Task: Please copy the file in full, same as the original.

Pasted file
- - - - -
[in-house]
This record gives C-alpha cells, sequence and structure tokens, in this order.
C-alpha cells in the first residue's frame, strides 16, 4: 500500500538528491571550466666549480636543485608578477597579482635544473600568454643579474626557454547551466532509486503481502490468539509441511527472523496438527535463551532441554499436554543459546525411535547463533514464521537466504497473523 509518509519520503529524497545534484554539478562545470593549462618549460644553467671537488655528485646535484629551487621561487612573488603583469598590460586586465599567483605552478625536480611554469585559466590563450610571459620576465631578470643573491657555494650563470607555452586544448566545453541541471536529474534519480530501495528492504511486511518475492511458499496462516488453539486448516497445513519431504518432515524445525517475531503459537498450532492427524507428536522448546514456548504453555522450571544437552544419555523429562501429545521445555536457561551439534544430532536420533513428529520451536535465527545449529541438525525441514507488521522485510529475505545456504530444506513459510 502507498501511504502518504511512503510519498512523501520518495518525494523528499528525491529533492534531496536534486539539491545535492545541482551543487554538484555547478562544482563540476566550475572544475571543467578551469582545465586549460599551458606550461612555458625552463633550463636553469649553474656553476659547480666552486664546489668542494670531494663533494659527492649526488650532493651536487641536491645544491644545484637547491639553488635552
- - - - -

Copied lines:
[in-house]
This record gives C-alpha cells, sequence and structure tokens, in this order.
C-alpha cells in the first residue's frame, strides 16, 4: 500500500538528491571550466666549480636543485608578477597579482635544473600568454643579474626557454547551466532509486503481502490468539509441511527472523496438527535463551532441554499436554543459546525411535547463533514464521537466504497473523 509518509519520503529524497545534484554539478562545470593549462618549460644553467671537488655528485646535484629551487621561487612573488603583469598590460586586465599567483605552478625536480611554469585559466590563450610571459620576465631578470643573491657555494650563470607555452586544448566545453541541471536529474534519480530501495528492504511486511518475492511458499496462516488453539486448516497445513519431504518432515524445525517475531503459537498450532492427524507428536522448546514456548504453555522450571544437552544419555523429562501429545521445555536457561551439534544430532536420533513428529520451536535465527545449529541438525525441514507488521522485510529475505545456504530444506513459510 502507498501511504502518504511512503510519498512523501520518495518525494523528499528525491529533492534531496536534486539539491545535492545541482551543487554538484555547478562544482563540476566550475572544475571543467578551469582545465586549460599551458606550461612555458625552463633550463636553469649553474656553476659547480666552486664546489668542494670531494663533494659527492649526488650532493651536487641536491645544491644545484637547491639553488635552